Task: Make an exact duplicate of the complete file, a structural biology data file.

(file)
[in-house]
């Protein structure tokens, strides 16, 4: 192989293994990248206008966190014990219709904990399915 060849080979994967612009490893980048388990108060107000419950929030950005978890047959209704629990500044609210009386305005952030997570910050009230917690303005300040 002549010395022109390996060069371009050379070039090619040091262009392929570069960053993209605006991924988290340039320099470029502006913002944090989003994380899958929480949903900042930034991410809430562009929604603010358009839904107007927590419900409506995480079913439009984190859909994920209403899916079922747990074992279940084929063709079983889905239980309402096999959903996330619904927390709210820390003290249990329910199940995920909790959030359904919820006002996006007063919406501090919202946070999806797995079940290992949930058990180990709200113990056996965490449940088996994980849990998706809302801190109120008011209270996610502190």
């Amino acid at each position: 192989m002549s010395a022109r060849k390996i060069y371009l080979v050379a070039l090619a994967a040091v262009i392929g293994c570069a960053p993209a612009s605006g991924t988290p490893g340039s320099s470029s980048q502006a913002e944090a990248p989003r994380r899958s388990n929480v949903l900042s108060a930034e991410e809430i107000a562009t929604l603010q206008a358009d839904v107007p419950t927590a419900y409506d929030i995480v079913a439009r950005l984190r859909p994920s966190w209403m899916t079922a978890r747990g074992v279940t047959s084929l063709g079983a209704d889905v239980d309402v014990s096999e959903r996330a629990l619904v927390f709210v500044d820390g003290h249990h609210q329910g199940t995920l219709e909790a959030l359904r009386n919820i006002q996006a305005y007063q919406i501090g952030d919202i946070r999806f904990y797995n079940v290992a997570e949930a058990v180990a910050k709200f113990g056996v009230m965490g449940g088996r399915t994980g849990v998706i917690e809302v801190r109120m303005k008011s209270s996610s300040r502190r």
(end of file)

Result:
[in-house]
């Protein structure tokens, strides 16, 4: 192989293994990248206008966190014990219709904990399915 060849080979994967612009490893980048388990108060107000419950929030950005978890047959209704629990500044609210009386305005952030997570910050009230917690303005300040 002549010395022109390996060069371009050379070039090619040091262009392929570069960053993209605006991924988290340039320099470029502006913002944090989003994380899958929480949903900042930034991410809430562009929604603010358009839904107007927590419900409506995480079913439009984190859909994920209403899916079922747990074992279940084929063709079983889905239980309402096999959903996330619904927390709210820390003290249990329910199940995920909790959030359904919820006002996006007063919406501090919202946070999806797995079940290992949930058990180990709200113990056996965490449940088996994980849990998706809302801190109120008011209270996610502190």
């Amino acid at each position: 192989m002549s010395a022109r060849k390996i060069y371009l080979v050379a070039l090619a994967a040091v262009i392929g293994c570069a960053p993209a612009s605006g991924t988290p490893g340039s320099s470029s980048q502006a913002e944090a990248p989003r994380r899958s388990n929480v949903l900042s108060a930034e991410e809430i107000a562009t929604l603010q206008a358009d839904v107007p419950t927590a419900y409506d929030i995480v079913a439009r950005l984190r859909p994920s966190w209403m899916t079922a978890r747990g074992v279940t047959s084929l063709g079983a209704d889905v239980d309402v014990s096999e959903r996330a629990l619904v927390f709210v500044d820390g003290h249990h609210q329910g199940t995920l219709e909790a959030l359904r009386n919820i006002q996006a305005y007063q919406i501090g952030d919202i946070r999806f904990y797995n079940v290992a997570e949930a058990v180990a910050k709200f113990g056996v009230m965490g449940g088996r399915t994980g849990v998706i917690e809302v801190r109120m303005k008011s209270s996610s300040r502190r």